Since its inception in 1987, more than thirty-five million people have witnessed the imaginary, multi-sensory world of Blue Man Group, and it’s no surprise. The worldwide phenomenon combines an explosive arsenal of music, comedy and color that captivates audiences of all ages, languages and cultures.
Perhaps no venue offers more intimacy and spectacle than the specially designed Blue Man Theater at the Luxor Hotel and Casino in Las Vegas, NV, which features exclusive performance content that can’t be seen in any other Blue Man show.
Although the sight and sound is spectacular the heart of the show is the Blue Man character, which creates an immediate connection with the audience and a unique experience at each performance. The Blue Men do not speak but their band is considered their “tribe.” Contributing to the energetic and immersive sounds that BMG creates.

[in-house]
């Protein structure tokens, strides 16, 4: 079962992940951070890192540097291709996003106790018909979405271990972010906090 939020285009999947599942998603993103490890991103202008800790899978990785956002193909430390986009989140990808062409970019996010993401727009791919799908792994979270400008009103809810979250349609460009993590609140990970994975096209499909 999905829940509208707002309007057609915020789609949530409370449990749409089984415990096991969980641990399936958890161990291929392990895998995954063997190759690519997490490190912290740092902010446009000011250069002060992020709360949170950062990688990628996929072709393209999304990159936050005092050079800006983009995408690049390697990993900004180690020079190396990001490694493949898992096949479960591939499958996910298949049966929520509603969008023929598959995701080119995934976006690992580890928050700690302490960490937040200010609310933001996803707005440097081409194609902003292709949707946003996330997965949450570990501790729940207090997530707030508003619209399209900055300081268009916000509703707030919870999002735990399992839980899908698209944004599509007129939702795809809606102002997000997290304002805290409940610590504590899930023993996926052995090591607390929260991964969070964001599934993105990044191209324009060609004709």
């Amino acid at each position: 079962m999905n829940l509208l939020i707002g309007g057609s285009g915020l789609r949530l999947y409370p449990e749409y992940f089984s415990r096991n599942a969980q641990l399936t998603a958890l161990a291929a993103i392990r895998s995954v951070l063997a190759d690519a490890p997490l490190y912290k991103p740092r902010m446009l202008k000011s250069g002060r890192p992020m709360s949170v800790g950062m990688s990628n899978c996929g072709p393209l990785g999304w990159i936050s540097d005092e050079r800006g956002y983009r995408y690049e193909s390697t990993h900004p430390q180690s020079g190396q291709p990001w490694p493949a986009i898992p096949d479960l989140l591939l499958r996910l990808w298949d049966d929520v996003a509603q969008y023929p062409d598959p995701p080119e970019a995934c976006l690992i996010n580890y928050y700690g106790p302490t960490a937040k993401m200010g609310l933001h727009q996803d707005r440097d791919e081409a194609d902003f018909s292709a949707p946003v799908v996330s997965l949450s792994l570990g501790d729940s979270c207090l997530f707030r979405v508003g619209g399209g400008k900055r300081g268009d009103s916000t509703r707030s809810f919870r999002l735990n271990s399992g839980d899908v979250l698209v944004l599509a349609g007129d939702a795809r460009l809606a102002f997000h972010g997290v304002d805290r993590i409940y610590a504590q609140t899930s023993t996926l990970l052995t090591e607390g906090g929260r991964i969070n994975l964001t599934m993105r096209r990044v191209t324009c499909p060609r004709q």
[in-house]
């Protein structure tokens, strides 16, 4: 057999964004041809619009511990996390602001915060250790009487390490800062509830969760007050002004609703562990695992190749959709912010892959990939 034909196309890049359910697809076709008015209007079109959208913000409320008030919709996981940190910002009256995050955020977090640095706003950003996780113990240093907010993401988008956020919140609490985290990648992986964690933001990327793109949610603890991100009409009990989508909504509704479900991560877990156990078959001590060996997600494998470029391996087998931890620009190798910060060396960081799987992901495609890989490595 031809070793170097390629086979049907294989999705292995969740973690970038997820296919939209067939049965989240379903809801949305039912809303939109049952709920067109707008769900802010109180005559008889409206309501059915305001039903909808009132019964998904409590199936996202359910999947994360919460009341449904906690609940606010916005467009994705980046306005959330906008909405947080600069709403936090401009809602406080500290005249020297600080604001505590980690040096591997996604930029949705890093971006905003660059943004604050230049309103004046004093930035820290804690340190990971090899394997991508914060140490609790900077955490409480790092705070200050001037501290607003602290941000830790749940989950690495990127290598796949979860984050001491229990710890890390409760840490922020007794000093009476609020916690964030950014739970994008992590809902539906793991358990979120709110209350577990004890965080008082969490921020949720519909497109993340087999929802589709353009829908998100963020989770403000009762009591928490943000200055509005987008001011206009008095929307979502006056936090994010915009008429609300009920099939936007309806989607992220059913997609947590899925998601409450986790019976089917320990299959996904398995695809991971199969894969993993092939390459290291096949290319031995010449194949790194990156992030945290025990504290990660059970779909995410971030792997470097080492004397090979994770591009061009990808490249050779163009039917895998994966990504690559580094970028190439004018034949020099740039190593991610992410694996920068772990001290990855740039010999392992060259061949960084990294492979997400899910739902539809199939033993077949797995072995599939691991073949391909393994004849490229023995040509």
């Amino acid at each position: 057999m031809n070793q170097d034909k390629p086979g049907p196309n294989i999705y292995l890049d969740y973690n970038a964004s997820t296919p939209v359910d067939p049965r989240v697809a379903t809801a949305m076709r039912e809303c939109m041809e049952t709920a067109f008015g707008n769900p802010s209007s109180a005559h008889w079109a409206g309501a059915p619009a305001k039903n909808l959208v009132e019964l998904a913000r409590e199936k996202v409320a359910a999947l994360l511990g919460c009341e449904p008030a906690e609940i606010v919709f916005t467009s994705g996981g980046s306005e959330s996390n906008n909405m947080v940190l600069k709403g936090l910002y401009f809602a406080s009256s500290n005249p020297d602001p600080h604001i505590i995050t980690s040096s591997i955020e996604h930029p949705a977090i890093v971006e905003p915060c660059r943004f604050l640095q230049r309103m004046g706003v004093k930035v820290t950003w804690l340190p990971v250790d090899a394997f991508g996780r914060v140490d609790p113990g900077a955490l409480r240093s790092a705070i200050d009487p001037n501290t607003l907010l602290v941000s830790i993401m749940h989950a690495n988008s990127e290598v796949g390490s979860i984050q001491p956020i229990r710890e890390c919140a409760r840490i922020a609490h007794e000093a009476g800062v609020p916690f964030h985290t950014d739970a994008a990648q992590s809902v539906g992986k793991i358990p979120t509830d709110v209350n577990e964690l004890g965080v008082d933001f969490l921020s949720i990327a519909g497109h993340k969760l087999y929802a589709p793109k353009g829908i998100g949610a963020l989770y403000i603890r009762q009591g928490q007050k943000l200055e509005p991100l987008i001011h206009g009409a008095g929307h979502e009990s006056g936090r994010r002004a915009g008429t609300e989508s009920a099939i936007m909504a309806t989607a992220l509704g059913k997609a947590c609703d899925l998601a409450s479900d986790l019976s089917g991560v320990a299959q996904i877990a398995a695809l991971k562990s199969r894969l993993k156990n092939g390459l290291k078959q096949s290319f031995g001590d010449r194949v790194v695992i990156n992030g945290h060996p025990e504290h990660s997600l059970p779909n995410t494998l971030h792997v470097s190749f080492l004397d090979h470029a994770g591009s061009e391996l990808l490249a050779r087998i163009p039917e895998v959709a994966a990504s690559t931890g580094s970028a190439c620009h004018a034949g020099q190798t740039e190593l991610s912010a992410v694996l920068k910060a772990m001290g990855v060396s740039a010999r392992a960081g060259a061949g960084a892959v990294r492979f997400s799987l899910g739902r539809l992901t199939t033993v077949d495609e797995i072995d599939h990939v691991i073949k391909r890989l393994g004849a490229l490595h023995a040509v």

The Luxor band includes music director and drummer Todd Waetzig, who’s been with BMG for more than twenty years. I recently spoke with him about his role in Blue Man Group and more in this exclusive new interview.
How did you become involved in Blue Man Group?
Todd Waetzig: I was in Boston going to school at The Berklee College of Music and was in a rock band that played around town and wrote music. The guitarist in the band was also friends with one of the drummers from the Blue Man show in Boston and one night, he came to see us play at a local bar. He really liked the way I played. At the time, they were looking for a substitute drummer to fill in some shows and he invited me down for an audition. I went down and met some of the guys from the band and they asked me to do some crazy things on the drums to see if I could do it. Shortly after that they invited me to play drums with Blue Man.